Katy is a teenage girl. Her younger sister, Celeste, has a strange habit of throwing off her clothes and running away. Her father believes it has something to do with Olena, a Native American woman who tells the girls stories about the ancient powers of the world. When the government sends a teacher to make the natives ‘civilized’, Katy and Celeste go to learn as well. As it nears time for the natives’ traditional dances, several natives try to convince the girls to come and dance with them. However, the white settlers don’t approve of this idea. Celeste escapes to join the dancing. Katy follows but loses Celeste in the crowd. She finds Celeste on a nearby mountain, performing an extremely secret ritual with a few of the natives. Celeste is torn between the evil voices she hears and the true benevolent forces of the natives’ stories.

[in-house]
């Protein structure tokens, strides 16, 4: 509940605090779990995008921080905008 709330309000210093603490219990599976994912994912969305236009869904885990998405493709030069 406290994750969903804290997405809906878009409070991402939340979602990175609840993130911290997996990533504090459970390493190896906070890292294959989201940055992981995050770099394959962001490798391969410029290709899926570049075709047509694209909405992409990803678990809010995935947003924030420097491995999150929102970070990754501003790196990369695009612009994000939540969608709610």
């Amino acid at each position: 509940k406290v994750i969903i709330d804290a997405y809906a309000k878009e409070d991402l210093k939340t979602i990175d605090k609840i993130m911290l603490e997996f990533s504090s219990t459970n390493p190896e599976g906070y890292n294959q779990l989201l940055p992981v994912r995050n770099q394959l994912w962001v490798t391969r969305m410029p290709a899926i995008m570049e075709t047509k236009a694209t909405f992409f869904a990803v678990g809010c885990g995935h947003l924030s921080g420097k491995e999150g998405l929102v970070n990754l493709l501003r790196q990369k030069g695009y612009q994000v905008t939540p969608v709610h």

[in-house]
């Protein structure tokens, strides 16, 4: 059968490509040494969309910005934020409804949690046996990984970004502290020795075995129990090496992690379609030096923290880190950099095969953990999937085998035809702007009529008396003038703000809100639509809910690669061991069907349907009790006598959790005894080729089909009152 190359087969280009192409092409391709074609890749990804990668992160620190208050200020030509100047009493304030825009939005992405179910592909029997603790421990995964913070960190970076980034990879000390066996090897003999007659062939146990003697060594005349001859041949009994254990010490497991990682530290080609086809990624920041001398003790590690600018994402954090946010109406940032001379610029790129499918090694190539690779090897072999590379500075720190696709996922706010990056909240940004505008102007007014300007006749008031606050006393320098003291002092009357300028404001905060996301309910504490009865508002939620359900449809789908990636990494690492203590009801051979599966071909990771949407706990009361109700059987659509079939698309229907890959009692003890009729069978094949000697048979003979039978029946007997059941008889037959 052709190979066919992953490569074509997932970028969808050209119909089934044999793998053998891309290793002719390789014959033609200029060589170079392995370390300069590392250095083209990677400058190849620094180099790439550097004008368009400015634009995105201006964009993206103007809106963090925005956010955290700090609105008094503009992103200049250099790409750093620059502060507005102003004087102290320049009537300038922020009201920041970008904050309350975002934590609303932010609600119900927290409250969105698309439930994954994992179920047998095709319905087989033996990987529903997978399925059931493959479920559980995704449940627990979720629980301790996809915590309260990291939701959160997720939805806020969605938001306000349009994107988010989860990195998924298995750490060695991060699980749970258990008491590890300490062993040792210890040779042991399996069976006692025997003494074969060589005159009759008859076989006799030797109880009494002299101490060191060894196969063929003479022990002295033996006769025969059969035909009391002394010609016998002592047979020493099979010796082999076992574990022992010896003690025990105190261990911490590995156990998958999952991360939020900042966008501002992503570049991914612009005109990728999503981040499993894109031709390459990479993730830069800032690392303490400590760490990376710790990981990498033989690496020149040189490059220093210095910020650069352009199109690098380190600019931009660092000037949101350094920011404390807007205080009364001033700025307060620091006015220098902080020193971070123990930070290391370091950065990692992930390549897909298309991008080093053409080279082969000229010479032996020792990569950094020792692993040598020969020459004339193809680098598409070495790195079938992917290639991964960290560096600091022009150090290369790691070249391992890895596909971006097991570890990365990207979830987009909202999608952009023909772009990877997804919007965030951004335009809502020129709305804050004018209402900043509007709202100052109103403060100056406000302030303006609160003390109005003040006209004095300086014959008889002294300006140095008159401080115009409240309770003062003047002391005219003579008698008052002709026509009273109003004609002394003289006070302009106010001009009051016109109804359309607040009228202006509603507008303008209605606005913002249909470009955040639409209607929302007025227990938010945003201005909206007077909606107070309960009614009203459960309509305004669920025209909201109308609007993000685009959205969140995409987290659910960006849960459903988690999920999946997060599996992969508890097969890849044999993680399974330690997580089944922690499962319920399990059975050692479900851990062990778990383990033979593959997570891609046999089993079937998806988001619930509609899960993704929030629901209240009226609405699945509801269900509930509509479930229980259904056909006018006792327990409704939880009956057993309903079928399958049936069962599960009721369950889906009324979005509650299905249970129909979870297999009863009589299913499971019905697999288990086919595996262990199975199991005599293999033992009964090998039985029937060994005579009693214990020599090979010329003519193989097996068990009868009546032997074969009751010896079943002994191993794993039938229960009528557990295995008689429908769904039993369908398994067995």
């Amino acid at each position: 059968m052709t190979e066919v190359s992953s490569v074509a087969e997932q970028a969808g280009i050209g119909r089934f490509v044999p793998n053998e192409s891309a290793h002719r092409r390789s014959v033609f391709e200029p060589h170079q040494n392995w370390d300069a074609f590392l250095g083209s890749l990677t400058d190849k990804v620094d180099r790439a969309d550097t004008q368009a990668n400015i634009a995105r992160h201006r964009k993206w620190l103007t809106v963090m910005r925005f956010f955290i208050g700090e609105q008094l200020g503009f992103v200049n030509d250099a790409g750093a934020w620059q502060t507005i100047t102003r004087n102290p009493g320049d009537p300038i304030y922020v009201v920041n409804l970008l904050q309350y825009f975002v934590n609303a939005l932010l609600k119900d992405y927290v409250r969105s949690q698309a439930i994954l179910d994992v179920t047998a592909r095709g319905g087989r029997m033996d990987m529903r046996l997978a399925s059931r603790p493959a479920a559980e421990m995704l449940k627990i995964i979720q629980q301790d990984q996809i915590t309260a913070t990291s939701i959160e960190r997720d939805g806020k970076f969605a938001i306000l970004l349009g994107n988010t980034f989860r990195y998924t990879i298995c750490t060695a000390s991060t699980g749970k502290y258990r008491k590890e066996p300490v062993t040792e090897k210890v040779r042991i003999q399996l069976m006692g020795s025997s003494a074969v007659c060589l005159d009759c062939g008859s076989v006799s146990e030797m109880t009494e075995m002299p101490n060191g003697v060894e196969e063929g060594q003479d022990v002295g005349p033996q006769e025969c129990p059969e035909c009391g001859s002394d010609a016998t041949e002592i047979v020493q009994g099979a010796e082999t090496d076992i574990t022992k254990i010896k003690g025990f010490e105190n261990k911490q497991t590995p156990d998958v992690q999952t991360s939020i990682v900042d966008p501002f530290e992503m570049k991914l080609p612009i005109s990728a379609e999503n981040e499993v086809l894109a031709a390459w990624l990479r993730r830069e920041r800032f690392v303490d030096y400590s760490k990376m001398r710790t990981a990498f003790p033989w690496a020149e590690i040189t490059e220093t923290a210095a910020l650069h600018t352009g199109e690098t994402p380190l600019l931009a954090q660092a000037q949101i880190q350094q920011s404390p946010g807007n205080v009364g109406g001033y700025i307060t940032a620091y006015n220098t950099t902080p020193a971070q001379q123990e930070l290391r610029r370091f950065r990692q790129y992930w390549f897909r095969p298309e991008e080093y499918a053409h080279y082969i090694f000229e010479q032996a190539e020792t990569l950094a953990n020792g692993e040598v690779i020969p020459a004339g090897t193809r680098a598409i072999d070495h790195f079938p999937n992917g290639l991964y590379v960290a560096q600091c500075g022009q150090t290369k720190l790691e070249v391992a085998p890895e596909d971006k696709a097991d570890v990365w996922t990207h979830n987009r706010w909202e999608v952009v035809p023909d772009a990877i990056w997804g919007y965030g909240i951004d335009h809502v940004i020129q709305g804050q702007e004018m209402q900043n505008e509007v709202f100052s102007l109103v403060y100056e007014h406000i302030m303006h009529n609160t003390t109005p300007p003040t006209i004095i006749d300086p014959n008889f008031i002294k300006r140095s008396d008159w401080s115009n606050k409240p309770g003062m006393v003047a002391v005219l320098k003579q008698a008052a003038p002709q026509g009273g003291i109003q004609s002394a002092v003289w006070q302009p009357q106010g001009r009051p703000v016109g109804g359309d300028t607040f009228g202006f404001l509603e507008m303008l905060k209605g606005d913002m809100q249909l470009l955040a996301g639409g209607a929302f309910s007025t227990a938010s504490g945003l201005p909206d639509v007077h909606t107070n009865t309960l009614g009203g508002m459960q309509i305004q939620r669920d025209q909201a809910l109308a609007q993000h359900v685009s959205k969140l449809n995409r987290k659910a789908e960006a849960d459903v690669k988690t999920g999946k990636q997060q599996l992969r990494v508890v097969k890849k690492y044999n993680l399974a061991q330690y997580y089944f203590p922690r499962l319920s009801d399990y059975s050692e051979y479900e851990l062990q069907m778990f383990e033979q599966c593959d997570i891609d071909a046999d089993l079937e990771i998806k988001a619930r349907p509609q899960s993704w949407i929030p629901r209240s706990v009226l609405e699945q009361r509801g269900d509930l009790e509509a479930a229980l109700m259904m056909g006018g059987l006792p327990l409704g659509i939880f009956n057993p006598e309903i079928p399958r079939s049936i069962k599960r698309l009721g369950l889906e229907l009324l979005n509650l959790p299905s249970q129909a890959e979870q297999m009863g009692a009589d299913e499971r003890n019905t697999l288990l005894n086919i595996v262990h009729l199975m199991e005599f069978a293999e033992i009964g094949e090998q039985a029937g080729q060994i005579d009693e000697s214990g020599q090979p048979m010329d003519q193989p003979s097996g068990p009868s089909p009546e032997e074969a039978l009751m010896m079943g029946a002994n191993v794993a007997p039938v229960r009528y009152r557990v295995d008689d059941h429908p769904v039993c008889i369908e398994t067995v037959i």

I really enjoyed this book. The blending of the worlds of the native people and the white girls was accomplished in such a manner as to make the worlds seem one, while still expressing the separation of the two. I also was drawn in by Celeste’s struggle with the wei-ni-la, the evil ones, and the Old Ones in the native myths. I did find it a little strange that she kept running off naked, but it only added to the intrigue of the story. Then blue feathers began to grow on her arm, which fascinated me, though I suppose some people might call it creepy. Overall, it was an excellent book, one I would recommend to anyone who likes history or is just interested in the legends of Native Americans.